It’s like this approach is being applied to things regardless of whether it is relevant to the source material. I can see a dark interpretation of Zorro working, but I’ve gotta ask… why bother?

    I agree with Nick, they shouldn’t overlook the laughs that can come from the character and his charisma in order to search for some TDK clone. Chris Nolan got the balance right, but so many ‘darker’ versions of things turn out to be a bit boring.

  7. Please no more dark and gritty. I thought we got over that in the recent years. I mean Zorro IS all about swashbucking and adventure, it’s what separates him from his copy, Batman. Take that away, and you’re making a copy of Batman.

    • Spring-Heeled Jack to Zorro to Shadow to Batman

      • to Iron Man?

    • You can have swashbuckling adventure in a gritty movie. The problem is that writers in Hollywood tend to make things like Zorro too campy and fun and it just ends up looking corny and pointless but if it’s too serious, it can become a little too much to bear at times.

      They should take cues from Spartacus: Blood And Sand and its prequel and sequel seasons because it was gritty and realistic but also had moments of pure, unadulterated madness and joy.

      Hell, The Amazing Spider-Man finally gave us a decent movie version of the character by making it darker and grittier but also was several hours of fun and laughs. The same thing with The Wolverine from Fox Studios plus Iron Man 3 and Thor: The Dark World from Disney/Marvel.

      • I didn’t see anything that was ‘gritty’ in The Amazing Spider-Man. I know people think that was a much better movie than the first one with Tobey Maguire, but in terms of ‘dark’ or ‘gritty’…neither one of those movies approached either of those words.

      • Iron Man 3 was dreck, especially compared to the first one. Amazing Spiderman was filmed in LA, outside in LA. The upcoming sequel looks so much better. Grittier because it was actually filmed in NY state.

  8. If Sony want to copy TDK success then need to hire Chris Nolan, not Boal.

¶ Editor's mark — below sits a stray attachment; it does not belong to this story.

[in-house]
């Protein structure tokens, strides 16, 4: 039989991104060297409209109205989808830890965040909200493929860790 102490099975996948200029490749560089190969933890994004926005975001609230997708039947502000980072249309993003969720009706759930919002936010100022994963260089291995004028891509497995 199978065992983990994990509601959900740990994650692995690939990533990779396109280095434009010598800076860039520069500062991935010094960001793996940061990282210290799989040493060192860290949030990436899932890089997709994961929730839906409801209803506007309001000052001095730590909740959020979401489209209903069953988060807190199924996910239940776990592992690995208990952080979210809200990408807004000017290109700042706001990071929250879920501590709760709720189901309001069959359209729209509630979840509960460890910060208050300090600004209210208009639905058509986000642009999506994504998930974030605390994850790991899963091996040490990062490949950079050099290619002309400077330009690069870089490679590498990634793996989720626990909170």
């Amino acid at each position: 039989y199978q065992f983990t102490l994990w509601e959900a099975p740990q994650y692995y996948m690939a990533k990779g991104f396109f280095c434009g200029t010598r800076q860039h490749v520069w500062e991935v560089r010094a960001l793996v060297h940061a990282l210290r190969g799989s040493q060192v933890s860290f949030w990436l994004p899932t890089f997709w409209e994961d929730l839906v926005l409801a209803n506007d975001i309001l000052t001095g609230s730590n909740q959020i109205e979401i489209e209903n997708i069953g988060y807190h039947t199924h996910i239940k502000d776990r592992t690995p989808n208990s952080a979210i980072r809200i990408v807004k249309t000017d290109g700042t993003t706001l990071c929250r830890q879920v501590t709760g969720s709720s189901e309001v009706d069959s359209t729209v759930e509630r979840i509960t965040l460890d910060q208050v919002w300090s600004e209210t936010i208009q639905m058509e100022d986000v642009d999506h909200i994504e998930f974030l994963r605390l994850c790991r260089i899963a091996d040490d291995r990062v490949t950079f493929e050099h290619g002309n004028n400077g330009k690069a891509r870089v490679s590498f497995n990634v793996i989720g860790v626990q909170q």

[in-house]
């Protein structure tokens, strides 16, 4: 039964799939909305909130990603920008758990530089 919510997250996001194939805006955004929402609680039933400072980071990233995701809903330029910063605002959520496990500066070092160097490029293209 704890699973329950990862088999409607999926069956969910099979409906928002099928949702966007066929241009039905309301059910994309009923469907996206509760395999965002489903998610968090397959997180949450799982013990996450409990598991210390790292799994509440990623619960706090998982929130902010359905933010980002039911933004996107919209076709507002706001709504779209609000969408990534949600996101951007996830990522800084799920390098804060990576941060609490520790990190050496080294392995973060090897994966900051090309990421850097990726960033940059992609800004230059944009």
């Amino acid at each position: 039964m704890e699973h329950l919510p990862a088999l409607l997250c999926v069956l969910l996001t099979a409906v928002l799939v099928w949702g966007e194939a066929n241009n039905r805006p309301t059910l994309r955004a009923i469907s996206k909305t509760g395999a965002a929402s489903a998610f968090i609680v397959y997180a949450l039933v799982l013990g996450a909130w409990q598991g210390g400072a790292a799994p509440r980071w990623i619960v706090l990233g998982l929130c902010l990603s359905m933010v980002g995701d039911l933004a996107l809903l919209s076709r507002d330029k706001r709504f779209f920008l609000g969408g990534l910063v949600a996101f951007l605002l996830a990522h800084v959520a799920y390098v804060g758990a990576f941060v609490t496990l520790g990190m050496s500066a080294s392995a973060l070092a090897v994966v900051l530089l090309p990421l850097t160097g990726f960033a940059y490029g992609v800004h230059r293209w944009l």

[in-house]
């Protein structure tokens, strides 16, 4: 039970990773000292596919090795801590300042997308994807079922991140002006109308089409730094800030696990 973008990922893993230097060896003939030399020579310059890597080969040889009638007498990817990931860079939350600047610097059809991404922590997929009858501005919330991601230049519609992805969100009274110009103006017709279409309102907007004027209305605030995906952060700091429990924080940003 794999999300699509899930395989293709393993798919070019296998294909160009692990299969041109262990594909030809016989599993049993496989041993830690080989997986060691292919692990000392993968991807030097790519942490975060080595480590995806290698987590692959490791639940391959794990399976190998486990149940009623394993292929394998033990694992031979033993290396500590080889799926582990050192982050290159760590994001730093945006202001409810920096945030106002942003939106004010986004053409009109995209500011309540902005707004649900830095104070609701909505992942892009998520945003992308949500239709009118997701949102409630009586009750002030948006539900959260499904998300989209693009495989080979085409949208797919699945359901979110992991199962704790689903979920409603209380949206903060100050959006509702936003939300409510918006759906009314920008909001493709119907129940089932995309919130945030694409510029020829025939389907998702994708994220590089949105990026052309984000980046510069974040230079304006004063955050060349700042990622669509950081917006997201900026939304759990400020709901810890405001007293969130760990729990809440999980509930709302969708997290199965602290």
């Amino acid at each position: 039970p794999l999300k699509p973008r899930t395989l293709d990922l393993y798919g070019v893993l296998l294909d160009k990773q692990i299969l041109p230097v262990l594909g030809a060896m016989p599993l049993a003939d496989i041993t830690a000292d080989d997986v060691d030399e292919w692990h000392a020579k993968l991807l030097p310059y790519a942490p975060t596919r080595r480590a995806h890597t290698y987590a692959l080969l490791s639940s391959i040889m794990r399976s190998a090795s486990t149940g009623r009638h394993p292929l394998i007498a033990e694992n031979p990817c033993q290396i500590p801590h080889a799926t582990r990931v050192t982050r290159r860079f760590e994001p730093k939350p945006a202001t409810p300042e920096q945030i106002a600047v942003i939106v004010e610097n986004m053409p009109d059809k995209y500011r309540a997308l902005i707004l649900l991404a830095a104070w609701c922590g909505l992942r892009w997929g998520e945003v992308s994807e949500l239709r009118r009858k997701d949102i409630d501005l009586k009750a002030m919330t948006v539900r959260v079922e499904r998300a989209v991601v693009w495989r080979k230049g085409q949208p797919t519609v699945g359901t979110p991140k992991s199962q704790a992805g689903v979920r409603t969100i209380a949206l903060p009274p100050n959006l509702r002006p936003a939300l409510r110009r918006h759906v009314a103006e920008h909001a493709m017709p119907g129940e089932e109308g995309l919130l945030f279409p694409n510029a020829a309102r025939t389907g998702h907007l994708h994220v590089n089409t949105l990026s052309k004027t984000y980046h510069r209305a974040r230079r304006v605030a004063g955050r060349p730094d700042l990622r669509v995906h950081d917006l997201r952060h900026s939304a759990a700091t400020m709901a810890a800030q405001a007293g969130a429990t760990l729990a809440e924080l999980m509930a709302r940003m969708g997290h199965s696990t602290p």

• I recently read the 2009 Wired interview with Alan Moore, who commented about his intentions in writing Watchmen in the 80′s. He meant a lot of things, but he never meant for it to become the major psychological roadblock that no body could apparently get over. Now, every comic book fan can comment that comics in the 90′s largely imitated Watchmen and TDKReturns, or at least the violence therein.

      Now, it seems that The Dark Knight — and it’s always The Dark Knight, not Batman Begins — has become that same stumbling block to movies. HOWEVER, that may be simplifying things a bit.

      You can’t leave off the fact that these are films, not comics, and when the movie is being pitched, both to executives and also to the public who would buy it, they’re trying to obtain that mammoth budget and the audience to pay for it. So, one could argue that a lot of this is production lip service. “Oh it’s Zorro, plus The Dark Knight. It’s a win because audiences buy that kind of film, and fans of Batman will know that young Bruce loved Zorro, so… $300 million? Great!”

      If you want a real Zorro in the vein of The Dark Knight, ignore the Dark Knight and look at Man On Fire. Set Zorro in the modern day against cartels in the ever conflicted nation of Mexico. THEN ask, “Why so serious?”

      • What’s more, this is Sony. They already had succeeded in rebooting Spider-Man “in the style of TDK”. Of course they’ll try again with another property.